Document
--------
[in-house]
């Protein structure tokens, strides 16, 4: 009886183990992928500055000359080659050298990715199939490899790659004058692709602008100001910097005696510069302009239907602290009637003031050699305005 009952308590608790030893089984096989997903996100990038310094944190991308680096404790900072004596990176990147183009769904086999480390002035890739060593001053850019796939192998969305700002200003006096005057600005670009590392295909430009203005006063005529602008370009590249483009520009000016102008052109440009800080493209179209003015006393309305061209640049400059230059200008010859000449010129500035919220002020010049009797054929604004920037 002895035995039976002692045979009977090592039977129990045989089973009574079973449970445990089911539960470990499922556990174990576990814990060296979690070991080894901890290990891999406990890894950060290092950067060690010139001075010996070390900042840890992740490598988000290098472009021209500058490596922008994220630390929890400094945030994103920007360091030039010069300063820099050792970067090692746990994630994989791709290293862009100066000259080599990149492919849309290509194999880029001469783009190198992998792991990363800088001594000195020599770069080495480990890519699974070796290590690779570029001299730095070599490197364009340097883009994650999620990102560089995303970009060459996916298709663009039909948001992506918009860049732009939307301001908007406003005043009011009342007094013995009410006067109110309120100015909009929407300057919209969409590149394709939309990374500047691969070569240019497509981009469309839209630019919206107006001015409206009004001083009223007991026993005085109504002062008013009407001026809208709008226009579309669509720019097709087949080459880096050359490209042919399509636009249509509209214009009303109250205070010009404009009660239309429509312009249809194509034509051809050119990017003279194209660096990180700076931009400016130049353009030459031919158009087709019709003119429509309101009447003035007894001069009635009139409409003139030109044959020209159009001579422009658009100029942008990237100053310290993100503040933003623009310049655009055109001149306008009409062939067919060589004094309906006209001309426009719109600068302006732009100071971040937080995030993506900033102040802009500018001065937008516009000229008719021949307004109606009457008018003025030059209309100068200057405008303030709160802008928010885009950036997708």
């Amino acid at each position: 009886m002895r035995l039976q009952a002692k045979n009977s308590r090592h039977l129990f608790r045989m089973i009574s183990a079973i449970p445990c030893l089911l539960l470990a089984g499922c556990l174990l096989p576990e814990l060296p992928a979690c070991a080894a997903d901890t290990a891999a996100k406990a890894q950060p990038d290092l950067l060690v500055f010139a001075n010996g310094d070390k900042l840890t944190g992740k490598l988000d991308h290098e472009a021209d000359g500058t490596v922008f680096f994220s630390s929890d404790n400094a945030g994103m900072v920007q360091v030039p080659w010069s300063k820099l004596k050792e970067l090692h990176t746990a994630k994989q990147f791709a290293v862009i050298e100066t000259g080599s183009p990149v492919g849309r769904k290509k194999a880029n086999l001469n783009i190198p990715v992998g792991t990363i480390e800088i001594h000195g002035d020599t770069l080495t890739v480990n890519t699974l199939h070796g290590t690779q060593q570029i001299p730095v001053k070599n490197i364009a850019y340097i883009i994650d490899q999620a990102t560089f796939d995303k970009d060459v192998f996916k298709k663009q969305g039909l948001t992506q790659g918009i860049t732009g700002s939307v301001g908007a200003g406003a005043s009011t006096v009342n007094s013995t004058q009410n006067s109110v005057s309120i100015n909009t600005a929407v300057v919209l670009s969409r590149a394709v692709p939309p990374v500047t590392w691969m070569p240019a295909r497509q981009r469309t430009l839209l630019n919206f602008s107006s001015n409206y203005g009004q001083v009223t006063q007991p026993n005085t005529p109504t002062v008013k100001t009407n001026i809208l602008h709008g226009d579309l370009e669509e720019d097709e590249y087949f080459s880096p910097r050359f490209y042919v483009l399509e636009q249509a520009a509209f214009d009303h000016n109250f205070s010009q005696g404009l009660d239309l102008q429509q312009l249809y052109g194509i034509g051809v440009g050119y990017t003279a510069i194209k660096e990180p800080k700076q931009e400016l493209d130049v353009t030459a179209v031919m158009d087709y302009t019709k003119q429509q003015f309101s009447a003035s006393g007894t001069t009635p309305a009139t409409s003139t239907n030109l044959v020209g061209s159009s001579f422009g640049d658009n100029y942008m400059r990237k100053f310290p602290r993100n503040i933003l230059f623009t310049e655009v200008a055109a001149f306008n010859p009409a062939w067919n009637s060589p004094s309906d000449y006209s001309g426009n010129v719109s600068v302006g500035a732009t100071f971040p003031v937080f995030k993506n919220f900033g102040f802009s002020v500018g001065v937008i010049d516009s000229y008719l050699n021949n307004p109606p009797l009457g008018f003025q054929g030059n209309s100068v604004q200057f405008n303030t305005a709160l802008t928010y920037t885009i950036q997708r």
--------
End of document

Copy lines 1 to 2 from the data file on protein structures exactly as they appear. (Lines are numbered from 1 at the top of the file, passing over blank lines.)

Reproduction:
[in-house]
């Protein structure tokens, strides 16, 4: 009886183990992928500055000359080659050298990715199939490899790659004058692709602008100001910097005696510069302009239907602290009637003031050699305005 009952308590608790030893089984096989997903996100990038310094944190991308680096404790900072004596990176990147183009769904086999480390002035890739060593001053850019796939192998969305700002200003006096005057600005670009590392295909430009203005006063005529602008370009590249483009520009000016102008052109440009800080493209179209003015006393309305061209640049400059230059200008010859000449010129500035919220002020010049009797054929604004920037 002895035995039976002692045979009977090592039977129990045989089973009574079973449970445990089911539960470990499922556990174990576990814990060296979690070991080894901890290990891999406990890894950060290092950067060690010139001075010996070390900042840890992740490598988000290098472009021209500058490596922008994220630390929890400094945030994103920007360091030039010069300063820099050792970067090692746990994630994989791709290293862009100066000259080599990149492919849309290509194999880029001469783009190198992998792991990363800088001594000195020599770069080495480990890519699974070796290590690779570029001299730095070599490197364009340097883009994650999620990102560089995303970009060459996916298709663009039909948001992506918009860049732009939307301001908007406003005043009011009342007094013995009410006067109110309120100015909009929407300057919209969409590149394709939309990374500047691969070569240019497509981009469309839209630019919206107006001015409206009004001083009223007991026993005085109504002062008013009407001026809208709008226009579309669509720019097709087949080459880096050359490209042919399509636009249509509209214009009303109250205070010009404009009660239309429509312009249809194509034509051809050119990017003279194209660096990180700076931009400016130049353009030459031919158009087709019709003119429509309101009447003035007894001069009635009139409409003139030109044959020209159009001579422009658009100029942008990237100053310290993100503040933003623009310049655009055109001149306008009409062939067919060589004094309906006209001309426009719109600068302006732009100071971040937080995030993506900033102040802009500018001065937008516009000229008719021949307004109606009457008018003025030059209309100068200057405008303030709160802008928010885009950036997708």